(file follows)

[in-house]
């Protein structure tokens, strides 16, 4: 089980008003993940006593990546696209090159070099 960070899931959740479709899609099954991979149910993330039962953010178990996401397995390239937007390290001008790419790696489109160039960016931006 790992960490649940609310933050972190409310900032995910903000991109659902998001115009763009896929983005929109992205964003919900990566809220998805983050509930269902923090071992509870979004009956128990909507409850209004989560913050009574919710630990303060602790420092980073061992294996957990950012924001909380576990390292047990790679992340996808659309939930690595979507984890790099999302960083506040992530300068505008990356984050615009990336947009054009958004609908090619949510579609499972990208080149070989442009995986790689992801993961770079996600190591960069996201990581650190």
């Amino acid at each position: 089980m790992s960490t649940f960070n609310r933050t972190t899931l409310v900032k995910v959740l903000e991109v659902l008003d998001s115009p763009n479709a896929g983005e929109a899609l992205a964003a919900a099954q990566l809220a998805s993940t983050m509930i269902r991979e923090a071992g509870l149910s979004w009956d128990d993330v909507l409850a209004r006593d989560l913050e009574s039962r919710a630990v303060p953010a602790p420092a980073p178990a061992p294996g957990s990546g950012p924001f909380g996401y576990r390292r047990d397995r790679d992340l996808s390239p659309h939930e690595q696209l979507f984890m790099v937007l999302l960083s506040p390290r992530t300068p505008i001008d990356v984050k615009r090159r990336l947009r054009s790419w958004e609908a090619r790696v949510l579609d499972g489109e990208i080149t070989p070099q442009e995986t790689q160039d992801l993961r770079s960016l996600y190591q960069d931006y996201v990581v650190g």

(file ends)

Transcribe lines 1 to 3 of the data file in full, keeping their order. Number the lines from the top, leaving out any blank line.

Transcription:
[in-house]
């Protein structure tokens, strides 16, 4: 089980008003993940006593990546696209090159070099 960070899931959740479709899609099954991979149910993330039962953010178990996401397995390239937007390290001008790419790696489109160039960016931006 790992960490649940609310933050972190409310900032995910903000991109659902998001115009763009896929983005929109992205964003919900990566809220998805983050509930269902923090071992509870979004009956128990909507409850209004989560913050009574919710630990303060602790420092980073061992294996957990950012924001909380576990390292047990790679992340996808659309939930690595979507984890790099999302960083506040992530300068505008990356984050615009990336947009054009958004609908090619949510579609499972990208080149070989442009995986790689992801993961770079996600190591960069996201990581650190």
């Amino acid at each position: 089980m790992s960490t649940f960070n609310r933050t972190t899931l409310v900032k995910v959740l903000e991109v659902l008003d998001s115009p763009n479709a896929g983005e929109a899609l992205a964003a919900a099954q990566l809220a998805s993940t983050m509930i269902r991979e923090a071992g509870l149910s979004w009956d128990d993330v909507l409850a209004r006593d989560l913050e009574s039962r919710a630990v303060p953010a602790p420092a980073p178990a061992p294996g957990s990546g950012p924001f909380g996401y576990r390292r047990d397995r790679d992340l996808s390239p659309h939930e690595q696209l979507f984890m790099v937007l999302l960083s506040p390290r992530t300068p505008i001008d990356v984050k615009r090159r990336l947009r054009s790419w958004e609908a090619r790696v949510l579609d499972g489109e990208i080149t070989p070099q442009e995986t790689q160039d992801l993961r770079s960016l996600y190591q960069d931006y996201v990581v650190g």